• crops: corn (most common), soybeans
  • most product fed to pigs and cattle
  • Highly inefficient use of natural resources
    • Pounds of grain to make 1 lb. beef: 10
    • Gallons of water to make 1 1b wheat: 25
    • Gallons of water to make 1 1b. beef: 2500
grain farming
Grain Farming

Where: worldwide, but U.S. and Russia predominant

Crops: wheat

  • winter wheat: Kansas, Colorado, Oklahoma
  • spring wheat: Dakotas, Montana, southern Canada

Highly mechanized: combines, worth hundreds of thousands of dollars, migrate northward in U.S., following the harvest.

livestock ranching
Livestock Ranching

Where: arid or semi-arid areas of western U.S., Argentina, Brazil, Uruguay, Spain and Portugal.

History: initially open range, now sedentary with transportation changes.

  • Environmental effects:
    • 1) overgrazing has damaged much of the world’s arid grasslands (< 1% of U.S. remain!)
    • 2) destruction of the rainforest is motivated by desire for cattle ranches
mediterranean agriculture
Mediterranean Agriculture

Where: areas surrounding the Mediterranean, California, Oregon, Chile, South Africa, Australia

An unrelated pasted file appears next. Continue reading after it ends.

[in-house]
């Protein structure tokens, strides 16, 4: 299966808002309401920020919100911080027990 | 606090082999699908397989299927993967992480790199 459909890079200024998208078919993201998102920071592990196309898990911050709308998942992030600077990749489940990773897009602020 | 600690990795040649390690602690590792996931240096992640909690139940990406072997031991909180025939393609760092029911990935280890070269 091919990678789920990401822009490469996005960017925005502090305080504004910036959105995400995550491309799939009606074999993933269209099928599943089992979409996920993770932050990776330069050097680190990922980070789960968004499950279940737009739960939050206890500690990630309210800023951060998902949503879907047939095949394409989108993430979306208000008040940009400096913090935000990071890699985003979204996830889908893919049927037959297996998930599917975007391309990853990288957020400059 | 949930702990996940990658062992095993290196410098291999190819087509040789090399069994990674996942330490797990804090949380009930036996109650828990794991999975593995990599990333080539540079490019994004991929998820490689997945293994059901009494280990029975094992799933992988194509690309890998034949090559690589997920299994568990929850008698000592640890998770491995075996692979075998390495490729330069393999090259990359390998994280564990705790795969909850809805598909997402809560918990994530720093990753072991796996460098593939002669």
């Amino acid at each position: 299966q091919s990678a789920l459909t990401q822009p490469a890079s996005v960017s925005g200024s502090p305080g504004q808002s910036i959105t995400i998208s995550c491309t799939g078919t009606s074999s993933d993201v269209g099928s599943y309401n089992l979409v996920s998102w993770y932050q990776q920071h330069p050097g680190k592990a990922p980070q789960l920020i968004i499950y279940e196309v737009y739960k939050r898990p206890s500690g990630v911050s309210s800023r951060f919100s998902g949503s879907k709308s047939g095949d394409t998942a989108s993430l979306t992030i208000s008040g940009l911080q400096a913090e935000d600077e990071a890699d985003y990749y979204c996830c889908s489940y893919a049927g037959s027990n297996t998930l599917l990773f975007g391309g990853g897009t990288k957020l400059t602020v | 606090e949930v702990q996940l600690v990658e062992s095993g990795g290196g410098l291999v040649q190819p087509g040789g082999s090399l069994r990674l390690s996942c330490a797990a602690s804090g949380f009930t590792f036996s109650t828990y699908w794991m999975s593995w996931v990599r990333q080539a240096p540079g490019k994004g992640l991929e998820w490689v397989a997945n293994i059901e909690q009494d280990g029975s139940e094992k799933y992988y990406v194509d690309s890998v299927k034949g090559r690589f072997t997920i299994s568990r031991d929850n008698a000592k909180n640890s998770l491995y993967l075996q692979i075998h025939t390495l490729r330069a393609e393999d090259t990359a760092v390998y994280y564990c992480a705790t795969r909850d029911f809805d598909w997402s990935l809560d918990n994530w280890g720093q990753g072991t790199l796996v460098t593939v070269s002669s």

Climate has summer dry season. Landscape is mountainous.

  • crops: olives, grapes, nuts, fruits and vegetables; winter wheat
  • California: high quality land is being lost to suburbanization; initially offset by irrigation
slide20
Plantation Farming
  • large scale mono-cropping of profitable products not able to be grown in Europe or U.S.
  • where: tropical lowland Periphery
  • crops: cotton, sugar cane, coffee, rubber, cocoa, bananas, tea, coconuts, palm oil.
the green revolution in agriculture22

The Green Revolution in Agriculture

The term green revolution refers to the development and adoption of high yielding cereal grains in the less developed world during the 1960s, 1970s, and 1980s. Very large short term gains in grain output have allowed food supplies to grow faster than populations, until very recently.

Green Revolution History

Acreage and Yield Trends

Technical Problems

Ethical Issues

history of green revolution
History of Green Revolution

1943 Rockefeller Foundation begins work on short stature hybrid corn in Mexico

1960s Hybrid strains of rice, wheat, and corn show great success in S.E. Asia, and Latin America.